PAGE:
DIE AND STAY DEAD by Nicholas Kaufmann

DIE AND STAY DEAD

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KIRKUS REVIEW

Kaufmann’s protagonist who can’t die is back for another magic-driven adventure in this New York City–based novel.

Trent doesn’t know his real name, but what he does know is that he can’t die. No matter what's done to him, he survives any assault, any attack, any violence he meets. Unfortunately, the same can’t be said for those around him. The person who is physically closest to him when he’s killed takes the hit and dies in his place. It’s a trait that’s both annoying and special, depending on what side of magic one happens to be on. In his previous novel, Kaufmann introduced the rest of Trent’s gang, members of the Five-Pointed Star. This group of magic do-gooders includes Isaac, the mage, Bethany Savory, a pointy-eared woman who uses charms to cast spells, and Philip, a vampire. Together, they tackle the newest magical threats, which include the theft of the Thracian Gauntlet, the return of a powerful force that wants to kill off all earthlings and a growing magic infection that is turning those who are afflicted evil. While Trent continues his quest to discover his true identity, he and his companions also expand their search for the Codex Goetia, a book that summons demons. Meanwhile, they resolve the abductions of a number of young women from Central Park, Trent acquires a cat he doesn’t particularly want, and he meets a woman who says she knows his real identity. Kaufmann includes all the stock urban-fantasy fodder, from tongue-twisting names to vampires, but the book fails on many levels, including the tediously clever dialogue and contrived, over-the-top action scenes. Readers will quickly catch on to where the plot’s headed after following the heavy-handed clues crammed into the first part of the book.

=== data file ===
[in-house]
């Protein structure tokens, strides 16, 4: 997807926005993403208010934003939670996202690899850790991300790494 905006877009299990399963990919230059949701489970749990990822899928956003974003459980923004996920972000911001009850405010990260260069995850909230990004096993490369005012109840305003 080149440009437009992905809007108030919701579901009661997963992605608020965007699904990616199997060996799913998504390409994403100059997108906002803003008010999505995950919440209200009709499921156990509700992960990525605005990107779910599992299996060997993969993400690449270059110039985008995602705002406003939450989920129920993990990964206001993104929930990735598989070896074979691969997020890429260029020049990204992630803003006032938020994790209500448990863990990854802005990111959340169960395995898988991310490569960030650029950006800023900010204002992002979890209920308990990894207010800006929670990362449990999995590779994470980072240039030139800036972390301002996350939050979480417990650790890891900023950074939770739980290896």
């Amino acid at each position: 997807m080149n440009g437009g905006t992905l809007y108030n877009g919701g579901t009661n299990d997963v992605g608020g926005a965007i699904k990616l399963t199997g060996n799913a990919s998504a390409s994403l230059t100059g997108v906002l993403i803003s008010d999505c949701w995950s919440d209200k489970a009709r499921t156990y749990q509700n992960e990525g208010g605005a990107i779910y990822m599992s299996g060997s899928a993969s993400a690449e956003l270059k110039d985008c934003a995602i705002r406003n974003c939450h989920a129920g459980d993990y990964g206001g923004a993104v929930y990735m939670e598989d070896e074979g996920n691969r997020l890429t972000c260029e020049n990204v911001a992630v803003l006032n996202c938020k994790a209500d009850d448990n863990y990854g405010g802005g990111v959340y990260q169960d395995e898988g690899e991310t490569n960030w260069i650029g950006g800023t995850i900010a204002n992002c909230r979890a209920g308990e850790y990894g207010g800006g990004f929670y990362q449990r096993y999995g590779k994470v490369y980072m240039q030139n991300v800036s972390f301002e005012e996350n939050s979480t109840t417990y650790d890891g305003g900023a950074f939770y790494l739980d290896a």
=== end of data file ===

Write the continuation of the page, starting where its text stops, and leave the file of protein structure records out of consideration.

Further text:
A repetitive and unfocused setup for a third novel.

Pub Date: Sept. 30th, 2014
ISBN: 978-1-250-03612-4
Page count: 400pp
Publisher: St. Martin's Griffin
Review Posted Online:
Kirkus Reviews Issue: Sept. 1st, 2014




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